Top Secret! (1984) / Comedy-Musical
MPAA Rated: PG for some sexual humor and some language
Running Time: 90 min.
Cast: Val Kilmer, Lucy Gutteridge, Christopher Villiers, Jeremy Kemp, Peter Cushing, Warren Clarke, Harry Ditson, Jim Carter, Eddie Tagoe, Omar Sharif, Michael Gough
Director: Jim Abrahams, David Zucker, Jerry Zucker
Screenplay: Jim Abrahams, David Zucker, Jerry Zucker, Martyn Burke
Review published November 22, 2004
Top Secret! is another laugh-a-minute screwball comedy from the comic minds of Zucker-Abrahams-Zucker, the trio that brought you Airplane! This time out, they skewer a variety of targets, predominantly war films (World War II, generally), musicals, and pop idols of the 50s (Elvis, mostly). As with their previous efforts, the kitchen sink approach applies, where they throw so many jokes at you, if only one in ten actually makes you laugh, you'll still be laughing throughout. It's also notable for the debut of Val Kilmer (Heat, Top Gun), and although he was a newcomer, this still ranks as one of his most memorable roles.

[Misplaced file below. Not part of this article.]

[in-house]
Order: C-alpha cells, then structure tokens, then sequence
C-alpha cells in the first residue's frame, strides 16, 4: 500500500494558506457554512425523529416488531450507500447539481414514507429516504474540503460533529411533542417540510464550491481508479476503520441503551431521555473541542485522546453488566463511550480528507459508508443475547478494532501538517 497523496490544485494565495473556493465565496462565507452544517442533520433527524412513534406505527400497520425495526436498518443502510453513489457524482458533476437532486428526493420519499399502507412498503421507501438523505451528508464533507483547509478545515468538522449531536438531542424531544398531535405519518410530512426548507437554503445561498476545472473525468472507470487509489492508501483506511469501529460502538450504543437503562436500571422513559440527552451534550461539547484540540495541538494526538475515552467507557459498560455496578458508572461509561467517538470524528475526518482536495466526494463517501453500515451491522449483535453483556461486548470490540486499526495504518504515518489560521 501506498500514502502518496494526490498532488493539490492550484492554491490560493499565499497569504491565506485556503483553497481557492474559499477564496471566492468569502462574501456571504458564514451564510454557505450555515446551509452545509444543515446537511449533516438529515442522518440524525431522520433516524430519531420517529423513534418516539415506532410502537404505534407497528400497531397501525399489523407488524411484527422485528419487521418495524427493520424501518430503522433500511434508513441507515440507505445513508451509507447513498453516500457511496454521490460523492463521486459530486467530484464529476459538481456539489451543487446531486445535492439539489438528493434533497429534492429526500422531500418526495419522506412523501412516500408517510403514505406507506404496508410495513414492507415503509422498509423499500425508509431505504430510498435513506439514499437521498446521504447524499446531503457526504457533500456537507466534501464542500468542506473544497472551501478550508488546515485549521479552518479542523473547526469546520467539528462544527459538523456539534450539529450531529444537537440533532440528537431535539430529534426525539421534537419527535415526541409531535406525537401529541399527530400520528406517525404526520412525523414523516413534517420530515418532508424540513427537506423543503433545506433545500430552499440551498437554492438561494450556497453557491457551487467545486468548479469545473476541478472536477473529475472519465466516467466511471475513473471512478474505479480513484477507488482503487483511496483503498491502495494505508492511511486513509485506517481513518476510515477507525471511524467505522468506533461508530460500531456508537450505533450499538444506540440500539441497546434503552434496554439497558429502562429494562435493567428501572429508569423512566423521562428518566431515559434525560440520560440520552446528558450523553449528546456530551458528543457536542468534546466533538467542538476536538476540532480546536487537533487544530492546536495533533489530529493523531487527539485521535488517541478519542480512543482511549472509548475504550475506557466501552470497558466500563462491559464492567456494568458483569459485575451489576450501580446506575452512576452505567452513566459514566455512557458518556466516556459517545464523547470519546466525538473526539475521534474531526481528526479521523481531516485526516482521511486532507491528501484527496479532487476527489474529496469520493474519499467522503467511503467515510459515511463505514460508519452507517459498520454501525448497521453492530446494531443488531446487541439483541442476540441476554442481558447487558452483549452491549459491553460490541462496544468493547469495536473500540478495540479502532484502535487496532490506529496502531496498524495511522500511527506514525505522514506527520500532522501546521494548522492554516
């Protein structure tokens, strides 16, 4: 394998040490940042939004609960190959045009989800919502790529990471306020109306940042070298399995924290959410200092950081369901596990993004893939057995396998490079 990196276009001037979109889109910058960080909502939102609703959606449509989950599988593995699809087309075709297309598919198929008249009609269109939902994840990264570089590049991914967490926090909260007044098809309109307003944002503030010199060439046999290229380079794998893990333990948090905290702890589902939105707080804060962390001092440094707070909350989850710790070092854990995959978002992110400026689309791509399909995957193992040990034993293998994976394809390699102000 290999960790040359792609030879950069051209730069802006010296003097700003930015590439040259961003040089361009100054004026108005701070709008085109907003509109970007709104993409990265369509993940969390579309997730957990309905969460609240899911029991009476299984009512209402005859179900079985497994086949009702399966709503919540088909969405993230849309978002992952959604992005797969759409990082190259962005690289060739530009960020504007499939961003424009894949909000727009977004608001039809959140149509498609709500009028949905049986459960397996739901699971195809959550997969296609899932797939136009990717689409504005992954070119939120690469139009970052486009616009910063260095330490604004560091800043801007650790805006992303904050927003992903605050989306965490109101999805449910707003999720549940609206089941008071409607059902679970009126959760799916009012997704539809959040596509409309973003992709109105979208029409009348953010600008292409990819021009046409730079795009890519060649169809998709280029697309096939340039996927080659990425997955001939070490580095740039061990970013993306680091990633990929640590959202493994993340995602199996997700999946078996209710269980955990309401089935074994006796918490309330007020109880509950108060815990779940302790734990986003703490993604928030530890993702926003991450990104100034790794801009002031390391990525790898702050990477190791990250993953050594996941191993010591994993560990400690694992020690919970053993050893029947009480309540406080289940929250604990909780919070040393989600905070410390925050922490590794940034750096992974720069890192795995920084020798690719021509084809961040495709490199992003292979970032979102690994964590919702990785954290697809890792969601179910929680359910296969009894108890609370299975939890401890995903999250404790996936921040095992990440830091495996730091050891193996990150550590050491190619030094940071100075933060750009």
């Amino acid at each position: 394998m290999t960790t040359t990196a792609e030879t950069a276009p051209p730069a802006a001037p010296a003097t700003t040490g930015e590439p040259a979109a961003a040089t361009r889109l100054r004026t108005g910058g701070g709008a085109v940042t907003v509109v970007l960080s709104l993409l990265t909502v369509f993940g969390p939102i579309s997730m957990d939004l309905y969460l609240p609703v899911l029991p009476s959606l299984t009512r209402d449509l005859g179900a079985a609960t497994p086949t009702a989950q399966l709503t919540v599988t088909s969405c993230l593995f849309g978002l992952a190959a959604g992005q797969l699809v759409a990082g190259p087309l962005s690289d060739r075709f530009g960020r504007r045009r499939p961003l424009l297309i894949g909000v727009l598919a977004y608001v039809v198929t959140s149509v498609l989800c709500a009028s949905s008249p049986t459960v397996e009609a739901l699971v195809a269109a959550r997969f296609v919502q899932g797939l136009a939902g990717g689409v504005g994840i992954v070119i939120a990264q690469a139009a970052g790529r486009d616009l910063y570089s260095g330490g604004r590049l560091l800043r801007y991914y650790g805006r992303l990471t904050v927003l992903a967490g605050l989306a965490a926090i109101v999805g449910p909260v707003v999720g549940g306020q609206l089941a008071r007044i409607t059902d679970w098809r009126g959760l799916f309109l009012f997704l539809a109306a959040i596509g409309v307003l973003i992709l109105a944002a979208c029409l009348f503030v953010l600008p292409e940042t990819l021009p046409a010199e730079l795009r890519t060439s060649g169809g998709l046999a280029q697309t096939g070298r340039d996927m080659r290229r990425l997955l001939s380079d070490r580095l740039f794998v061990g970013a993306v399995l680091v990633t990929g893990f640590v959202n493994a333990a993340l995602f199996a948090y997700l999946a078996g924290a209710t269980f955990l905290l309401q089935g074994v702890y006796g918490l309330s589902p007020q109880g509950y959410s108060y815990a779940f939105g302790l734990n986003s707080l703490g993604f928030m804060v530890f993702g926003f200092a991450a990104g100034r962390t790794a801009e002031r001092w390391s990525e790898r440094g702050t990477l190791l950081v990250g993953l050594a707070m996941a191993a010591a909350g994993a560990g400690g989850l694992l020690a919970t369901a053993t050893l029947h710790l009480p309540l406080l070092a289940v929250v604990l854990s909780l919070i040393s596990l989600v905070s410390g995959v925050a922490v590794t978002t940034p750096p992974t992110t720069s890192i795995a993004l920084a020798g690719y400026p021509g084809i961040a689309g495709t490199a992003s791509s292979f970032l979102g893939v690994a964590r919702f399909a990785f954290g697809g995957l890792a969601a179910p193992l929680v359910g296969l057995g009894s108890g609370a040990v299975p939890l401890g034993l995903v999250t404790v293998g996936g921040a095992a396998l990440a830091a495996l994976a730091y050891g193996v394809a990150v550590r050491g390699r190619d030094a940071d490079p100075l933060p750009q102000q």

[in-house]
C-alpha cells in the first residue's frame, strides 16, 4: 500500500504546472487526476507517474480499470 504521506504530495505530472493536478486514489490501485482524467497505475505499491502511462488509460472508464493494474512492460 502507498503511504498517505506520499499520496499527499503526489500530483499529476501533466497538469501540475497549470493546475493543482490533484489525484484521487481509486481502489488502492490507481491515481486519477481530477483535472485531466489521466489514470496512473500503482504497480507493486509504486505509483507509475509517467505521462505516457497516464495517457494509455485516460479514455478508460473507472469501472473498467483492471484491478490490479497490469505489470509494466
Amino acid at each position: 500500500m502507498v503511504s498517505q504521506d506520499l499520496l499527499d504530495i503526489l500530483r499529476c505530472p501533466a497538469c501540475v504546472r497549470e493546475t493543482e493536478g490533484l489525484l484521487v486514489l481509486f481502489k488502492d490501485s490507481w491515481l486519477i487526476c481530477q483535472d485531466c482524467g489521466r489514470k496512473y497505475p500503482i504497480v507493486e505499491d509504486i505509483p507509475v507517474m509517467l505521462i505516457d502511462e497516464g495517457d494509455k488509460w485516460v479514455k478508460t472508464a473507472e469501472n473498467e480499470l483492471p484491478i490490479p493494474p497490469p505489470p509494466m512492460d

Please excuse me if this plotline is a bit shaky. This is the kind of movie where you don't really pay attention to the plot, as you're so busy looking for the next sight gag, you tend to stop paying attention to such things. Kilmer plays American pop sensation, Nick Rivers, who is flown into East Germany to provide a diversion, while they stealthily attempt to steal some nearby NATO submarines with some newfangled contraption they have secured from a local scientist (Gough, Batman). Rivers falls for the scientist's daughter (Gutteridge), who, along with the French Resistance, aim to thwart the Germans before they succeed.
Now that I have the plot out of the way (sort of), I'm ready to recommend Top Secret! as one of the most funny, and perhaps most overlooked, films of the mid-80s. It's a silly, but completely inspired comedy that should have most laughing from the sheer audacity of the different comedic styles, and also features a standout breakthrough performance by Val Kilmer, showing charisma and a great sense of comedic timing that he has yet to replicate in any film since. (Trivia: Kilmer and Gough would reunite a decade later as Bruce Wayne and Alfred in Batman Forever).
Top Secret! may forever be overshadowed by its brethren, Airplane! and The Naked Gun, but in my opinion, it stacks up well right along with them. It's a funny, energetic, and easy-spirited comedy that makes you smile with juvenile charm, and holds up well with repeated viewings.
©2004 Vince Leo